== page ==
envy for "Writing Go Packages"

Graham Fawcett fawcett at uwindsor.ca
Fri May 7 04:55:23 PDT 2010


On Fri, 07 May 2010 01:54:17 +0000, BCS wrote:
> I haven't watched the video (not enough bandwidth) but I'd like a well
> done package tool as well. Thinking in the direction of a spec, what do
> you like about the Go system?

I'll summarize the video (which, by the way, contains everything I
know about the Go package system!). The screencast shows a developer
writing a short application with a reusable function in it. He factors
the function out into a separate module in a subdirectory, then (with
the aid of a copied Makefile) installs the new module into a shared
location on the host, so it can be reused by other apps. Next, he
pushes the new module into a github repository, and reinstalls the
module from github like so:

goinstall github.com/nf/mytools   # (github user nf, package mytools)

The source is checked out of github, compiled and installed in the
central Go 'pkg' directory (both sources and objects are stored
there). He commits some new changes to github, and reinstalls the
updated module using the same goinstall command.

Finally, he returns to his original application, and replaces the Go
equivalent of "import mytools;" with "import github.com/nf/mytools;"
and the application now refers to the version of mytools that was
installed from Github.

> Some things I'd like:
> -It must work offline (via sneeker net) and from trivial local static
> mirrrors/archives -It should support executing bash commands, D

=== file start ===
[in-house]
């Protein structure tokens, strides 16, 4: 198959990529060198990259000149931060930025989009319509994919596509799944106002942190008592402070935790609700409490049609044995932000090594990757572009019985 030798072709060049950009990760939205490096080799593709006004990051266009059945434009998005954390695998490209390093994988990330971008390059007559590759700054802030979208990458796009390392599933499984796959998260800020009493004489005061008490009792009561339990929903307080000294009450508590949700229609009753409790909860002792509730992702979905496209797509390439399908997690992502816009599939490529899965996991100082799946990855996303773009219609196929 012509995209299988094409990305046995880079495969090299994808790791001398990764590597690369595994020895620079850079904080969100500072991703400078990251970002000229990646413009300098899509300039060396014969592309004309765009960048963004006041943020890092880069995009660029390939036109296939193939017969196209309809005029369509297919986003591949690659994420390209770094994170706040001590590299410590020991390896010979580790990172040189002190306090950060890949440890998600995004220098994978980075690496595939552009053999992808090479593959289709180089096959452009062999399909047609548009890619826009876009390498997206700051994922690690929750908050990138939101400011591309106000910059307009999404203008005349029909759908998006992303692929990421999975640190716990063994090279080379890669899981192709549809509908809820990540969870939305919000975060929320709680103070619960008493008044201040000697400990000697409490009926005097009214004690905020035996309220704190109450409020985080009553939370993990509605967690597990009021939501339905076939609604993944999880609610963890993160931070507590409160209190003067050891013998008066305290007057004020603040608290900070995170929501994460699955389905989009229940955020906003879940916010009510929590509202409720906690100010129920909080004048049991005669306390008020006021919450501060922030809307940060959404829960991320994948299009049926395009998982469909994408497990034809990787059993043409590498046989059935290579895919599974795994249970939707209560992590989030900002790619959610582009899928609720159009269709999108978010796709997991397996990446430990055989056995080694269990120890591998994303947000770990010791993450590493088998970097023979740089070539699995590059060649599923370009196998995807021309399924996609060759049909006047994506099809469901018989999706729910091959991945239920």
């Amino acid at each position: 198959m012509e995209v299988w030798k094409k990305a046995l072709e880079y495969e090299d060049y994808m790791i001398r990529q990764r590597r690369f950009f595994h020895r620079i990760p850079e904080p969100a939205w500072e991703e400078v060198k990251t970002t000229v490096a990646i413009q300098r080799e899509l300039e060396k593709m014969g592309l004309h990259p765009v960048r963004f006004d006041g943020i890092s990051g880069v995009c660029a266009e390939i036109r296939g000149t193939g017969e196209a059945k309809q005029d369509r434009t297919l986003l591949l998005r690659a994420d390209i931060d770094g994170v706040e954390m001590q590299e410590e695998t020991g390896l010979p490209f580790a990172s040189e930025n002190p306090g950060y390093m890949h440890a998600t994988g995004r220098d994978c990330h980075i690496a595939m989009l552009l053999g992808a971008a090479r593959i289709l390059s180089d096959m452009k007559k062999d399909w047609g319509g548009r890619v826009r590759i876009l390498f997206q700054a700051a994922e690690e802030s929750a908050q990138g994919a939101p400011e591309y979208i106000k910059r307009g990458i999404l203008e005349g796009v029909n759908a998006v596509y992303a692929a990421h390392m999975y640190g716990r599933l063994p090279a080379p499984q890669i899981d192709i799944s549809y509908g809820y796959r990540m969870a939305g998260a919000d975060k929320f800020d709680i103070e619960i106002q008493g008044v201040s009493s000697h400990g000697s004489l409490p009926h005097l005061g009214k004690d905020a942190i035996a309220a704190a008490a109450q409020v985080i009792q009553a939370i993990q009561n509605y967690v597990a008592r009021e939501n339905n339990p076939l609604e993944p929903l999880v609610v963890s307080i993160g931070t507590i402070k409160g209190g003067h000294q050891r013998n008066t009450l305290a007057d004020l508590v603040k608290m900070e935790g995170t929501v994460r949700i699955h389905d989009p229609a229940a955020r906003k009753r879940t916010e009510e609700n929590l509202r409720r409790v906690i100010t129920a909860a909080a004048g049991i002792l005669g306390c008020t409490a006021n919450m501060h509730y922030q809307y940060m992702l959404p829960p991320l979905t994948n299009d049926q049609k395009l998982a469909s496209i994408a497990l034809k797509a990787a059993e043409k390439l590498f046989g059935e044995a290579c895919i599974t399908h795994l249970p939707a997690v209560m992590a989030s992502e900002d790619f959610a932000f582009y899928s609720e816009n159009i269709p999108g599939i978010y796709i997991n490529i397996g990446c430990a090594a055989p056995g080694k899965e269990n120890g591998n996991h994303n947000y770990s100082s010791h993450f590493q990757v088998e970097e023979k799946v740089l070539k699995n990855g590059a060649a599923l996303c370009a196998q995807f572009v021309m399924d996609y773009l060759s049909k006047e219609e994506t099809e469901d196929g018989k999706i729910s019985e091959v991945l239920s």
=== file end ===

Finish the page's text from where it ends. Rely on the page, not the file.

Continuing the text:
> executables or something that does most of what people use that kind of
> things for. (Some kind of sandbox/security feature might be needed)

Stepping away from Go specifics, I like the idea of a system that does
some of the following things. (just a brain-dump, no particular

(by the way, I'm overloading the term "package" here, at times to mean
a package in the D sense, but usually to mean a downloadable and
installable unit.)

* It knows how to build and install packages from an arbitrary source,
  specified by a URL: a git/hg/svn repository, a tarball on the
  filesystem, a zipfile on a Web server. Exotic sources/formats could
  possibly be added with plugins.

* It keeps the ceremony of sharing code to a minimum. It should be
  easy to publish a simple library package, without reading an excess
  of documentation or writing an excess of package metadata.

* It separates the concerns of installing packages and managing a
  central repository of packages. As an analogy, consider 'dpkg' vs.
  'apt-get' on Debian systems: one knows about the mechanics of
  package installation and removal, the other can search a central
  catalogue, automatically install dependencies, etc. While 'd-get'
  would be very nice, 'd-dpkg' is the essential building block. This
  is important: the core package tool should not try to do more than